Seventeenth-Century Body Decorations

While the sixteenth century was an age of excess in ornamentation, the seventeenth century is often thought of as an age of elegance, with greater care for the manner of display than for its abundance. Nowhere is this contrast more evident than in the use of jewelry. While people displayed their wealth in the sixteenth century by sprinkling jewels across their garments, hair, and bodies, people in the seventeenth century were more likely to wear just a few well-chosen jewels to demonstrate their taste. A string of pearls, a golden crucifix on a chain, simple dangling earrings, or a finely carved ring were the preferred jewels among the nobles of this period.

Queen Anne wearing a bead choker. People in the seventeenth century were likely to wear just a few well-chosen jewels to demonstrate their taste, such as a string of pearls or a finely carved ring. Courtesy of the .

Instead of jewelry, people in the seventeenth century were especially fond of accessories, which they carried in abundance, worn on a belt at their waist, fastened to their body with ribbons, or simply carried in the hands. For men preferred accessories were gloves, a handkerchief, a sword worn attached to a baldric, or shoulder belt, and a fine walking cane. Women accessorized even more heavily, carrying delicate gloves, a handkerchief, a fan, a parasol in the summer, and perhaps a mask. Both men and women wore face patches and carried muffs to warm their hands in the winter. Each of these accessories could be as simple or as luxurious as a person's budget would allow.

The bathing customs of Europeans remained as they had for several centuries: minimal. People believed that immersing the body in water caused disease, so they used dry clothes to rub dirt from their bodies and only occasionally washed. To combat the unpleasant smell of body odor people used a great deal of perfume. It was carried in small bags or metal ornaments called pomander, applied to clothes, or worn directly on the body, and was very popular. Kings and queens and wealthy nobles even might have their own perfume makers.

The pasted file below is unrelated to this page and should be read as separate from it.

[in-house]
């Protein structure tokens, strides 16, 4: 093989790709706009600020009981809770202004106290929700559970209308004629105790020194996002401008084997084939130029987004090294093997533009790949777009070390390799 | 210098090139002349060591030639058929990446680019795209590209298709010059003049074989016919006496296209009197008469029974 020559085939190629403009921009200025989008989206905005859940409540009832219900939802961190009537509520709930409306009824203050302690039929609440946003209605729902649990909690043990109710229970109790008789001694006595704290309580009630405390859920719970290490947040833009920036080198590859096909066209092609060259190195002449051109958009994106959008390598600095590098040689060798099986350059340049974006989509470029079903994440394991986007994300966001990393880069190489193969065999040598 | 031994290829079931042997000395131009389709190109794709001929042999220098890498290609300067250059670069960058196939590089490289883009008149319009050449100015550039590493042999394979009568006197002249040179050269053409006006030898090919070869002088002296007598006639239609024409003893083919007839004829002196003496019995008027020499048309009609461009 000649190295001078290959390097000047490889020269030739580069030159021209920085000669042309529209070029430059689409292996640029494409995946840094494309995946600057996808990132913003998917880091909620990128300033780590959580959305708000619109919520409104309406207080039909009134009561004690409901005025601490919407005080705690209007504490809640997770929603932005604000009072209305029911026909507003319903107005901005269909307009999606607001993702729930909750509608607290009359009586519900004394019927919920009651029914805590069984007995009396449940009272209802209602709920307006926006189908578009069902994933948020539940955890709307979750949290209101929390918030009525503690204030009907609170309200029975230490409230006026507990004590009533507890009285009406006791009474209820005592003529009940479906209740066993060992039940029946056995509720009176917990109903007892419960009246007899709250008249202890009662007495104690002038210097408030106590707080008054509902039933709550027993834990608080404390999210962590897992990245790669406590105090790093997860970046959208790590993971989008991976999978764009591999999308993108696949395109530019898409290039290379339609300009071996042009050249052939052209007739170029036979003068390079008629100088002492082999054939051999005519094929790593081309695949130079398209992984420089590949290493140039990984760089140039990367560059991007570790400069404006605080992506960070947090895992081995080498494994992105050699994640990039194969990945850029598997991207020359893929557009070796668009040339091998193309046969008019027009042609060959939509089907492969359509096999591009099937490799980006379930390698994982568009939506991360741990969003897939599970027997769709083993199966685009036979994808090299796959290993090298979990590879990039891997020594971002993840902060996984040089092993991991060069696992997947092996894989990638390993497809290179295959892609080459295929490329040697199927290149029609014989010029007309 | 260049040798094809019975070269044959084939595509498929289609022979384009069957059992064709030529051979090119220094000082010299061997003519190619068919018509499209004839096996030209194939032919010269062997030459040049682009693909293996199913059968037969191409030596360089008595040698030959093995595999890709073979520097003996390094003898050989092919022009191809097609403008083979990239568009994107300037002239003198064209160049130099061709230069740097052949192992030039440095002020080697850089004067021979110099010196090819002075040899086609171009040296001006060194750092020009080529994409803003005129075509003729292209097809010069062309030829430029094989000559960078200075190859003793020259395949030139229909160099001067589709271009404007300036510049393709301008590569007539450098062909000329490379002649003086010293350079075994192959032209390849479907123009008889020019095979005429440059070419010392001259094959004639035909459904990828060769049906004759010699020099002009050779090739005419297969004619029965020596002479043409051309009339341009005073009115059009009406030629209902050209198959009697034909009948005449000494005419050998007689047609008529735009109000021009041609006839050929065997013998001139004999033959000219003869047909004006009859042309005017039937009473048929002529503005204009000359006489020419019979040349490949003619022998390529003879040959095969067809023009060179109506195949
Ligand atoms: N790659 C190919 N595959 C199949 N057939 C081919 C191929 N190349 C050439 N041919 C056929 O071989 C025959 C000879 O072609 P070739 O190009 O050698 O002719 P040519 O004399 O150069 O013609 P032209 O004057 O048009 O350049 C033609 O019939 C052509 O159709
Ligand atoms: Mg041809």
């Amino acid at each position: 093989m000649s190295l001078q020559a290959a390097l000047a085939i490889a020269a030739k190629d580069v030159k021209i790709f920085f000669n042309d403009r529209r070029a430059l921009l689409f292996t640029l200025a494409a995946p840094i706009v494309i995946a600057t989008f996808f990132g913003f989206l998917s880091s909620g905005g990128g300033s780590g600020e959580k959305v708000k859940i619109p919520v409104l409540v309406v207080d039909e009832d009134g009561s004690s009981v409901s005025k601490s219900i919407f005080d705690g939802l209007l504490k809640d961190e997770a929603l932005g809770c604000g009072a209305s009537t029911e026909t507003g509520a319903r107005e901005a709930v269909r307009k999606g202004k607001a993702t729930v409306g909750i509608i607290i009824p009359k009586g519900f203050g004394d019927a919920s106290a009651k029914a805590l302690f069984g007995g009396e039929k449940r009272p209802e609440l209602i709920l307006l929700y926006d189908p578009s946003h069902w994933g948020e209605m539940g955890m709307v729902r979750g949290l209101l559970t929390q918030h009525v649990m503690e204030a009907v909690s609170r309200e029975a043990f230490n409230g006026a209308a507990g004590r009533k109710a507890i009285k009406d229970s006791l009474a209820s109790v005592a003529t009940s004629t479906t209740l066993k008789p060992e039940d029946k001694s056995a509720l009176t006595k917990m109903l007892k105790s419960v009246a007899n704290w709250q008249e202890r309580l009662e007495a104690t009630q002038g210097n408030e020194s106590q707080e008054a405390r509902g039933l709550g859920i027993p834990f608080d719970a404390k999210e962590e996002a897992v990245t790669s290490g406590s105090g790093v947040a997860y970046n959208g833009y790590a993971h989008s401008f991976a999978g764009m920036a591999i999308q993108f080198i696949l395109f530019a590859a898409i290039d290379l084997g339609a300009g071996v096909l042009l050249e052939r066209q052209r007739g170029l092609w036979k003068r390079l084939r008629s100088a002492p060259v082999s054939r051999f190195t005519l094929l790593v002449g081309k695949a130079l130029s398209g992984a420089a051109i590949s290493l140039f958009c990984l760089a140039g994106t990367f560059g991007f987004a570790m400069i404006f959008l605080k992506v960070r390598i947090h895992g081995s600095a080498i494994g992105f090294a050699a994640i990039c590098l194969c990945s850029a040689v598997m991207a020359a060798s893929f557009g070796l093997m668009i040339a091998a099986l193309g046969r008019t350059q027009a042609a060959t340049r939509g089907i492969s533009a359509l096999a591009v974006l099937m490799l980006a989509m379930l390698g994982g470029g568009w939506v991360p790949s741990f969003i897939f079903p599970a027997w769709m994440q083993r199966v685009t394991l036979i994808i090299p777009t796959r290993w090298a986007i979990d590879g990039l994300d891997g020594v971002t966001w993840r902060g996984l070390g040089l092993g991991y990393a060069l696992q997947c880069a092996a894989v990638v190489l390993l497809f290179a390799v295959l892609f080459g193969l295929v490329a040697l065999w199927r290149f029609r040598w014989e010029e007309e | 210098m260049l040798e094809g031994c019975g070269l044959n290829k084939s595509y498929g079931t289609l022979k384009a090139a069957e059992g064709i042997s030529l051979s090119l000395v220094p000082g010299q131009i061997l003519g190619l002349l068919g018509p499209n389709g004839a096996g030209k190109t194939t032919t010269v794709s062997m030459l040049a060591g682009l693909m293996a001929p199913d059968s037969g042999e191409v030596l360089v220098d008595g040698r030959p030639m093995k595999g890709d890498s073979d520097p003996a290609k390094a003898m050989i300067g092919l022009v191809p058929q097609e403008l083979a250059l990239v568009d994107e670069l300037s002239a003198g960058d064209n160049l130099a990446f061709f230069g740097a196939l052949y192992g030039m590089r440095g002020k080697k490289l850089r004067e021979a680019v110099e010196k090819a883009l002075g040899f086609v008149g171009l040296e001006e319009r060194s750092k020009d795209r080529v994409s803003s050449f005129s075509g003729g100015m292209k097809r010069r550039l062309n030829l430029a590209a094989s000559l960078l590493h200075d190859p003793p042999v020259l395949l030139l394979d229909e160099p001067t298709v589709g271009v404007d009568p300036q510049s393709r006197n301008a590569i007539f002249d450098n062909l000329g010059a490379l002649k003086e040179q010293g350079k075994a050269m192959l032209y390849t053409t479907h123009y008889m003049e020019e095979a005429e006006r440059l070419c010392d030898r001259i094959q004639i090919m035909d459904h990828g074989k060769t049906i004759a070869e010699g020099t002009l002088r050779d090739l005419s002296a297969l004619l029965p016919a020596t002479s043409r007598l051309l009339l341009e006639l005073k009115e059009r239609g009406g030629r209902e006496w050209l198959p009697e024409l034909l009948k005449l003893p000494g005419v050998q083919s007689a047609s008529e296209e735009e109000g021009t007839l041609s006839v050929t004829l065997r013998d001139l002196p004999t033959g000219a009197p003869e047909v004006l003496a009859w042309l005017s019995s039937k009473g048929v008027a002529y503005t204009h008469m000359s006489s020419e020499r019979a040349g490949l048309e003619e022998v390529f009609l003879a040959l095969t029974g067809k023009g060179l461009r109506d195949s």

Lead-based makeup remained in use in the seventeenth century, but doctors were becoming aware of the way it damaged the skin and warned against its overuse. More and more, women took great care to maintain a pale complexion by wearing masks or carrying parasols when they were outdoors to block the sun.


Contini, Mila. Fashion: From Ancient Egypt to the Present Day. Edited by James Laver. New York: Odyssey Press, 1965.

Cosgrave, Bronwyn. The Complete History of Costume and Fashion: From Ancient Egypt to the Present Day. New York: Checkmark Books, 2000.

Cunnington, C. Willett, and Phillis Cunnington. Handbook of English Costume in the Seventeenth Century. Boston, MA: Plays, Inc., 1972.


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